'Tell Lord Browne that we are coming'

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The Independent Online

Lord Browne of Madingley, the chief executive of BP, is being targeted by a radical US investment fund that attacks businessmen it believes are selling out to the environmental lobby.

The Free Enterprise Action Fund is taking stakes in the world's biggest multinationals and harassing chief executives about "green" policies it believes destroy shareholder value.

The Washington DC-based outfit has already targeted Goldman Sachs over the environmental work of chief executive Hank Paulson. The fund claims his stance is not in shareholders' interests. Steven Milloy, the fund manager who founded the business, said: "BP has an advertising campaign asking people what their carbon footprint is. Its chief executive needs to spend more time worrying about shareholders and less about green PR. You can tell Lord Browne we are coming for him."

The fund's argument is that advocates of corporate social responsibility are bad for business while failing, in any case, to promote steps that would actually protect the environment.Mr Milloy believes that adopting green policies often just denies the poor access to the economic growth that could free them from poverty. It disputes the very existence of global warming and claims free enterprise is under attack from activists who simply hate the idea of a modern corporation.

The fund has about $6m (£4m) under management at the moment but claims to be growing fast. It is supported by a network of right-wing think-tanks including the Heritage Foundation and the Cato Institute. Last month it fired off letters to General Electric, claiming the chief executive Jeff Immelt was, in effect, lobbying to lower GE's profits.

By taking even very small stakes in huge companies, the Free Enterprise fund gets the right to attend annual meetings and put proposals to a vote of shareholders. Although the fund mainly targets US companies listed in the S&P 500, it plans to expand into Europe once it has assembled enough investors.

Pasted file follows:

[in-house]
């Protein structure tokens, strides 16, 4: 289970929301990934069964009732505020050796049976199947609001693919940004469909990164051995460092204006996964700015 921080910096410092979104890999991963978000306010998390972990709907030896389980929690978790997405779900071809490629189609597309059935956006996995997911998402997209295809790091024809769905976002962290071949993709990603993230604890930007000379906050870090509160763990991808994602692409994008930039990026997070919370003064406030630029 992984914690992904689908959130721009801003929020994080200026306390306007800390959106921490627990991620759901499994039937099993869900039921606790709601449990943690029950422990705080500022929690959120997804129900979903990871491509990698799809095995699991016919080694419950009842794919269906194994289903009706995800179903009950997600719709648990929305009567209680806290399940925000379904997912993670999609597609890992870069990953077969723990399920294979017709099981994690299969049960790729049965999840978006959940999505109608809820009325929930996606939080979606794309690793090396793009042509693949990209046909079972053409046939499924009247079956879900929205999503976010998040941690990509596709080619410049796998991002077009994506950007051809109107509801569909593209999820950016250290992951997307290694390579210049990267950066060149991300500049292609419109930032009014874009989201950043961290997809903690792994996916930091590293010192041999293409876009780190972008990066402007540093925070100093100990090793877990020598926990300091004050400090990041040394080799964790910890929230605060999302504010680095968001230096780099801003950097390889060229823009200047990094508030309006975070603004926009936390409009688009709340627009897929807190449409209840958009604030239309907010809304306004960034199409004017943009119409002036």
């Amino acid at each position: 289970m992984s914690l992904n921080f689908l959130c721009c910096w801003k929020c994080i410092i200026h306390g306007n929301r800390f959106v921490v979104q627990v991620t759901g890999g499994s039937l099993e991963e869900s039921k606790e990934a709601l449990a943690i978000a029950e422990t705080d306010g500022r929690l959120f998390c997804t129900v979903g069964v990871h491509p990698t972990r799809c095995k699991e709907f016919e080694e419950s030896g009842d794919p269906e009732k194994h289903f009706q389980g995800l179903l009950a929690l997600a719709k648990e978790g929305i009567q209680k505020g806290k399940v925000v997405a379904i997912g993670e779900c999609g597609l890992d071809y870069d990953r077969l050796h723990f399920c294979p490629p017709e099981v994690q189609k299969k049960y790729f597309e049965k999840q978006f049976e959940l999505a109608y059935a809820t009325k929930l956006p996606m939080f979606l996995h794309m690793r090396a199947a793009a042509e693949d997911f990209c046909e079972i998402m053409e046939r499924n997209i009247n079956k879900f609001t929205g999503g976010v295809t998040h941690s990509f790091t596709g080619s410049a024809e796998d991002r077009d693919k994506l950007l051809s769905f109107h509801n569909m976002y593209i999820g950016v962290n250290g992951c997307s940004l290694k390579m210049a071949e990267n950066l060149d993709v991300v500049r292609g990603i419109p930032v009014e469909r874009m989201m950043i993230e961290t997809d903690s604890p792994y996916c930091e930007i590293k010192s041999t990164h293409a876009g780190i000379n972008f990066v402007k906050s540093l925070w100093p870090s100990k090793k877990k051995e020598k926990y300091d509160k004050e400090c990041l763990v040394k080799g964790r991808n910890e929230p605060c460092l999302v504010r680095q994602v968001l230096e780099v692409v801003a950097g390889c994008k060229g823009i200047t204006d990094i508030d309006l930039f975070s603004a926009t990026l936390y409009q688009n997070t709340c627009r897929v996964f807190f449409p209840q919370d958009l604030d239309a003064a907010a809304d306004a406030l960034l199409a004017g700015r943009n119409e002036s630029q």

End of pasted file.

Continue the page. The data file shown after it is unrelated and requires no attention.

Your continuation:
Lord Browne, who is also on the Goldman Sachs board, seems to provoke particular ire due to his remarks on the need to drill for oil responsibly.

Last week Mr Paulson moved $100m (£60m) in shares to a charitable foundation he established to donate to environmental causes. He still holds Goldman stock worth more than $500m. He is chairman of the Board of Nature Conservancy, an "environmental activist group" according to The Free Enterprise Action Fund.

A spokesman for Goldman Sachs said: "The Free Enterprise Action Fund and their friends seem to have a rather extreme point of view. We fundamentally disagree with their analysis and conclusions, but respect their right to make their argument."

A spokesman for BP said: "Any BP shareholder is entitled to bring up any issues they are concerned about and discuss them openly. No company in the oil and gas industry can fail to recognise that as the demand for our product rises, so to does the risk that the use of our products will contribute to environmental challenges."

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